Pentagon spending millions to prepare for mass civil unrest

AFP Photo / Adem Altan

AFP Photo / Adem Altan

The Pentagon is pumping millions of dollars annually into programs that set out to explore the factors responsible for creating civil unrest around the world, The Guardian reported this week.

An article by journalist Nafeez Ahmed published
by the paper on Thursday this week acknowledges that the
little-known United States Department of Defense program — the
Minerva Research Initiative — has since 2008 partnered with
universities “to improve DoD’s basic understanding of the
social, cultural, behavioral and political forces that shape
regions of the world of strategic importance to the US.”

According to the program’s website, it has recently awarded
millions of dollars to be divvied up among 12 proposals from
colleges that have launched projects relevant to the Pentagon’s
interest, including a Cornell University study called “Tracking
Critical-Mass Outbreaks in Social Contagions” as well as others
involving state stability, social disequilibrium and, in one
instance, “Understanding American Muslims Converts in the
Contexts of Security and Society.” The funding all comes entirely
from the Dept. of Defense.

“Understanding the Origin, Characteristics and Implications of
Mass Political Movements,” a study out of the University of
Washington, was among those selected as well. In Lowell,
Massachusetts, researchers there will use $2 million from the
Pentagon to study terrorist behavior.

“This research is intended to identify precisely how children
get involved and how to interrupt and stop the process,”

UMass Lowell Professor Mia Bloom told the Lowell Sun of her Initiative-accepted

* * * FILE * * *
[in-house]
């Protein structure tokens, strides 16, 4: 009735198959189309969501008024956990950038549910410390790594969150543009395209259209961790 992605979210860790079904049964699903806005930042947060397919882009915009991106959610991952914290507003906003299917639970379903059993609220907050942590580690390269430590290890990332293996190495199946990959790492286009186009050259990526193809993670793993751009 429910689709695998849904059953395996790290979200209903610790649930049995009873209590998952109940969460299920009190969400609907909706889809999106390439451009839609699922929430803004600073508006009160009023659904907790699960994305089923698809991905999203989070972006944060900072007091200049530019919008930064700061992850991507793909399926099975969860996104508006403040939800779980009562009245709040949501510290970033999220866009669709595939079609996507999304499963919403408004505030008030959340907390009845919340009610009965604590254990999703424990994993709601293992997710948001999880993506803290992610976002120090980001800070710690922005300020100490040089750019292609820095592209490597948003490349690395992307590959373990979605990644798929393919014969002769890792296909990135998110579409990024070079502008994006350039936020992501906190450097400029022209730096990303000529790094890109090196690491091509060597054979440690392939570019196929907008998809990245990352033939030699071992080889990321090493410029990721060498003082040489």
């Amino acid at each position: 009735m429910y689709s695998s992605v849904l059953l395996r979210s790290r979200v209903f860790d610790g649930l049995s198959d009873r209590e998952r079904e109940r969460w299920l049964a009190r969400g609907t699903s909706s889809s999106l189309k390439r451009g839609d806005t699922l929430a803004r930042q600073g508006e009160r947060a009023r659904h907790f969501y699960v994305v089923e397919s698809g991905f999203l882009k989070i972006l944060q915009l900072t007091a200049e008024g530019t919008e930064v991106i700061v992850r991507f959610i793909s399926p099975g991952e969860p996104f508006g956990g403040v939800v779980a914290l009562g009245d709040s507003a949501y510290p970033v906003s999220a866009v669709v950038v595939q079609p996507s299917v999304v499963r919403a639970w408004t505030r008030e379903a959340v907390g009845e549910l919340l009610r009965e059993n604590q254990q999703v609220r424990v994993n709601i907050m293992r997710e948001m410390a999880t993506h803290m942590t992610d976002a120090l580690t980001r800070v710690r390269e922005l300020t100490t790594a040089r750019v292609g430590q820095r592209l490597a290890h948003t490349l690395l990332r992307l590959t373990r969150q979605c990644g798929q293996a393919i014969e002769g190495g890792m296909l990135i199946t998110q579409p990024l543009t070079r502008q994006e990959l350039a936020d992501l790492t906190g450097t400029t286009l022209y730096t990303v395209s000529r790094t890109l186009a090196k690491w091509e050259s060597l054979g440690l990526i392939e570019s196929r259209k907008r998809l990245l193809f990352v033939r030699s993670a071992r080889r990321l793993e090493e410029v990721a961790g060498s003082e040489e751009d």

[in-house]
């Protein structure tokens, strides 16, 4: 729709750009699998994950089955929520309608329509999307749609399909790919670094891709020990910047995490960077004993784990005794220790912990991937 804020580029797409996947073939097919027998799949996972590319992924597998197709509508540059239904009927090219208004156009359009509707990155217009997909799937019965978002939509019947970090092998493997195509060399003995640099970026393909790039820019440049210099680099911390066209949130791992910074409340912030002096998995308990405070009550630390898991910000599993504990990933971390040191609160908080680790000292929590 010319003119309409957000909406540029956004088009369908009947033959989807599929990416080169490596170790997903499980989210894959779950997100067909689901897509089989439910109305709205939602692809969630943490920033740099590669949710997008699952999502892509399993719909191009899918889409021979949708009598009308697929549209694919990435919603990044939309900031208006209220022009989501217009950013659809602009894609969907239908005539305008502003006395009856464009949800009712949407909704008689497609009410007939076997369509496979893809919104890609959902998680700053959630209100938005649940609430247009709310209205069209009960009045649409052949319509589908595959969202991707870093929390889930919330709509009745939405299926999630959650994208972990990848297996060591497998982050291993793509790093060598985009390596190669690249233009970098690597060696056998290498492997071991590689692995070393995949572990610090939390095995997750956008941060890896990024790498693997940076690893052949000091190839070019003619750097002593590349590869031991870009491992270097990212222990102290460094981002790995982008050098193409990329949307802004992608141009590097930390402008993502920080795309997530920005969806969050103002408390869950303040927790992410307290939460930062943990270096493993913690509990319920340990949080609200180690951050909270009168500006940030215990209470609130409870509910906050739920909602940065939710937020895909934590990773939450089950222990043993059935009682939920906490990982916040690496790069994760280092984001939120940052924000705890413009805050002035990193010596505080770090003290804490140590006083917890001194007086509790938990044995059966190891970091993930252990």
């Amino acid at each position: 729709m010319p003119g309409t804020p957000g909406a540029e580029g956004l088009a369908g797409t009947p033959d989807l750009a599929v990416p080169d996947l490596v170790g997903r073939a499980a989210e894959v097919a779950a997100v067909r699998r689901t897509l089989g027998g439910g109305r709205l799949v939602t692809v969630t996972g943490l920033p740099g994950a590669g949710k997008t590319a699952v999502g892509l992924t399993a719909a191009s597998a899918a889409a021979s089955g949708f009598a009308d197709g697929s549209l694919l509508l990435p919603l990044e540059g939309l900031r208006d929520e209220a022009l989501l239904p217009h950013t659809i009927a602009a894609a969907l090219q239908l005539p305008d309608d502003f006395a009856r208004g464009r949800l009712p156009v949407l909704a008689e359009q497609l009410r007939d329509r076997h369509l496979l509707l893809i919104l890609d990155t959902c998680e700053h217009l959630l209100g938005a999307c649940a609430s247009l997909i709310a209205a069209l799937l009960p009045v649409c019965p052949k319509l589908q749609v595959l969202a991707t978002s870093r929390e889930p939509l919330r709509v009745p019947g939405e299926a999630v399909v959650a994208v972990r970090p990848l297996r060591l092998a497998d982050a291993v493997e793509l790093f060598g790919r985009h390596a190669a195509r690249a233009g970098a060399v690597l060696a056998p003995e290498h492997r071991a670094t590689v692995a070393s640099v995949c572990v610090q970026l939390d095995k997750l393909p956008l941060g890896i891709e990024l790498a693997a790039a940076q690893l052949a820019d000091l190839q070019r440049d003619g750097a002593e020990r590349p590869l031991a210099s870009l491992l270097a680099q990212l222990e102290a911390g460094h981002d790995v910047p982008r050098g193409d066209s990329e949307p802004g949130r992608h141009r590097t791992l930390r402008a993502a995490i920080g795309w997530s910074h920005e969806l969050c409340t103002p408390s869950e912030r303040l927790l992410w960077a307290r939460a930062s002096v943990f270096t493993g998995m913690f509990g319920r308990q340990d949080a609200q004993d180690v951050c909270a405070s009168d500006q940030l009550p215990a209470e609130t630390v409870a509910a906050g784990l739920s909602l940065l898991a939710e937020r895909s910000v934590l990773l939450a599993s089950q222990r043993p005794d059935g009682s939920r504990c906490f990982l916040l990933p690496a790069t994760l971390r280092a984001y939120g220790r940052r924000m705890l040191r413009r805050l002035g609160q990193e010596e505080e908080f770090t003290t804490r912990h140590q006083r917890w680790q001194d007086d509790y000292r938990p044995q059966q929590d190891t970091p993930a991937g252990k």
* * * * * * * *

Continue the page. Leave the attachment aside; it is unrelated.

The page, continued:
project. “The research will contrast children in terrorist
groups with child soldiers and children in gangs to better
understand how they are alike and how they differ.”

Jonathan Moyer of the Pardee Center for International Futures in
the School of International Studies at the University of Denver
told a campus publication at that school last
month that a project he is involved with — one that will also now
receive Pentagon funding — will “hopefully help us understand
instability in middle-income countries, not just the low-income

“Trying to pull out the Tunisias and the Libyas and the
” he told the Pardee Center, “and why they
might be unstable.”

“The total funds awarded for this set of projects is expected
to be around six million dollars in the first year and $17
million over three years,”
the Minerva Initiative
acknowledged on its website.

Writing for The Guardian, Ahmed investigated these programs
further and determined that many are directly involved in mass
protests and other acts of civil unrest witnessed by the world in
recent years. The Cornell project, for example, will determine
the critical mass (tipping point)” of social contagians
by studying their “digital traces” in the cases of
the 2011 Egyptian revolution, the 2011 Russian Duma
elections, the 2012 Nigerian fuel subsidy crisis and the 2013
Gazi park protests in Turkey
,” Ahmed wrote. To accomplish as
much, researchers say they will examine social media
conversations such as Twitter posts “to identify individuals
mobilized in a social contagion and when they become

Another project, Ahmed added, is managed by the US Army Research
Office and focuses in “large-scale movements involving more
than 1,000 participants in enduring activity”
across 58
countries around the globe.

The Pentagon’s overseeing of academic projects like these have
raised eyebrows before, and even earned the ire of the American
Anthropological Society due to its concerns with where the
funding comes from.

“The Department of Defense takes seriously its role in the
security of the United States, its citizens, and US allies and
Dr Erin Fitzgerald, the Minerva Initiative’s
director, told The Guardian. “While every security challenge
does not cause conflict, and every conflict does not involve the
US military, Minerva helps fund basic social science research
that helps increase the Department of Defense’s understanding of
what causes instability and insecurity around the world. By
better understanding these conflicts and their causes beforehand,
the Department of Defense can better prepare for the dynamic
future security environment.”

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